Employment and Company & Commercial Law Updates
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The Appeal Tribunal has ruled that someone taken on as self employed as a courier, was in fact a worker and entitled to minimum wage and paid holidays, potentially back to 1996. In reaching this decision, the court took into account the workers obligation to accept assignments when logged on, and the fact that a DBS check was required, which it said indicated Worker status. Read More
The Information Commissioner’s Office has warned organisations not to expect or to rely on boilerplate policies to comply with the General Data Protection Regulation. Read More
The forthcoming GDPR regime will require Directors to be able to show that they have knowledge of the steps taken within their company to comply with GDPR. To make life a little easier, we have prepared a memo to boards for this purpose and a set of minutes for the board meeting convened to discuss GDPR.
For those that don’t know, before employing a person you must check that they have the legal right to work in the UK. You do this by checking original copies of appropriate documents, taking copies of those documents and recording the date of the check. If the individual has a time limited right to work, you must repeat the check prior to the right to work expiring. Checks must be carried out for everyone, regardless of whether they are a foreign or English national. Read More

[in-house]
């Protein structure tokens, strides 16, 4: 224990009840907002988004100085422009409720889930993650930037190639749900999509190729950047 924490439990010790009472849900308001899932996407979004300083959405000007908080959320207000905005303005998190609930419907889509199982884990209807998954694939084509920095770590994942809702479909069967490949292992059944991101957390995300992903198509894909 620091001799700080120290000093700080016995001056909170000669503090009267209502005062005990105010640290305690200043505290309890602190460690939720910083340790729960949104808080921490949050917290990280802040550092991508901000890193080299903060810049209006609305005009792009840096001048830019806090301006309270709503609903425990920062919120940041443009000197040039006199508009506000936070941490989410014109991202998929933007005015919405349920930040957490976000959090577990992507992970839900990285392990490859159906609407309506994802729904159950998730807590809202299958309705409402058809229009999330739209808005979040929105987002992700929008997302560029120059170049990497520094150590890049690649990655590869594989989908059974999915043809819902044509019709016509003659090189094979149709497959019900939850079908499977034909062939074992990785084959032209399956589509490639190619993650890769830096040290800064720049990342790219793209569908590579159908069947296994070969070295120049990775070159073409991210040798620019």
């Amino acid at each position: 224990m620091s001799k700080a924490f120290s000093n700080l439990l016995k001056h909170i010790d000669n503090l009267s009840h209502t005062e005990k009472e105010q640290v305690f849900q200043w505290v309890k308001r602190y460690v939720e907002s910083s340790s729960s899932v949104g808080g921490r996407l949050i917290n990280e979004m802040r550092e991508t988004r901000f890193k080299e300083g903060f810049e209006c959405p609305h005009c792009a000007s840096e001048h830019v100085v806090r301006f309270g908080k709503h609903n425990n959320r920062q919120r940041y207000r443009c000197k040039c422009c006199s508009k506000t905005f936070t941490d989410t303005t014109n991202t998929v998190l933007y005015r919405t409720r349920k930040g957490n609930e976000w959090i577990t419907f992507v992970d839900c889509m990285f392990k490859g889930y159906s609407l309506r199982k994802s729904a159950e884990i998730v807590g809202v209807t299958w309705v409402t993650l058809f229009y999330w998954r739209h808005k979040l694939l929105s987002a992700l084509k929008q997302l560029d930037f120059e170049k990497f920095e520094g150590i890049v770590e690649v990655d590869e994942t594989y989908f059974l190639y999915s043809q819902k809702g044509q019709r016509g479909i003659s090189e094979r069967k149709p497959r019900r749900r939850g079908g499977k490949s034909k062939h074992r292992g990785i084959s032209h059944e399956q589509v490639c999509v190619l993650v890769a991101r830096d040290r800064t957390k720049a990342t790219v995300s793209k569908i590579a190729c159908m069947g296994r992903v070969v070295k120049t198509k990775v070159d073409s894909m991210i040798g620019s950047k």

A European Court ruling, binding on UK courts has ruled that stand by time, even if the worker is at home, is working time for the purposes of the Working Time Regulations, if the worker is not free to come and go as they please. Read More
A case this month has focused on the need to consider bumping a safe employee out of a business in favour of giving his or her job to a redundant employee. The advice is to always consider the question, even if you don’t then bump anyone out. Read More
A worrying case from the Appeal Tribunal has ruled that a lesion that was not yet cancerous, but might become cancerous, triggered the employers duty not to discriminate against an employee. Thereby imposing a greater duty on employers to understand the prognosis of medical conditions before making decisions about employees. Read More
A good case for all employers to read is published this week. It concerns a chain smoking rude employee who argued that even though she had only just found out that she was pregnant, and had not told the employer, her dismissal during her probationary period was discriminatory , because the employer ought to have guessed her behaviour was due to her being pregnant. Read More
In anticipation of the minor snow fall we are expecting, and in response to several queries already, we anticipate that some employers are wondering whether they have to pay an employee who does not make it to work due to snow fall. Read More
Employers can take guidance from a Court of Appeal decision which says clearly that employers can consider all of the circumstances surrounding an illness, and not be confined to incomplete occupational health reports. The case puts the emphasis on the employer making their own enquiries. Read More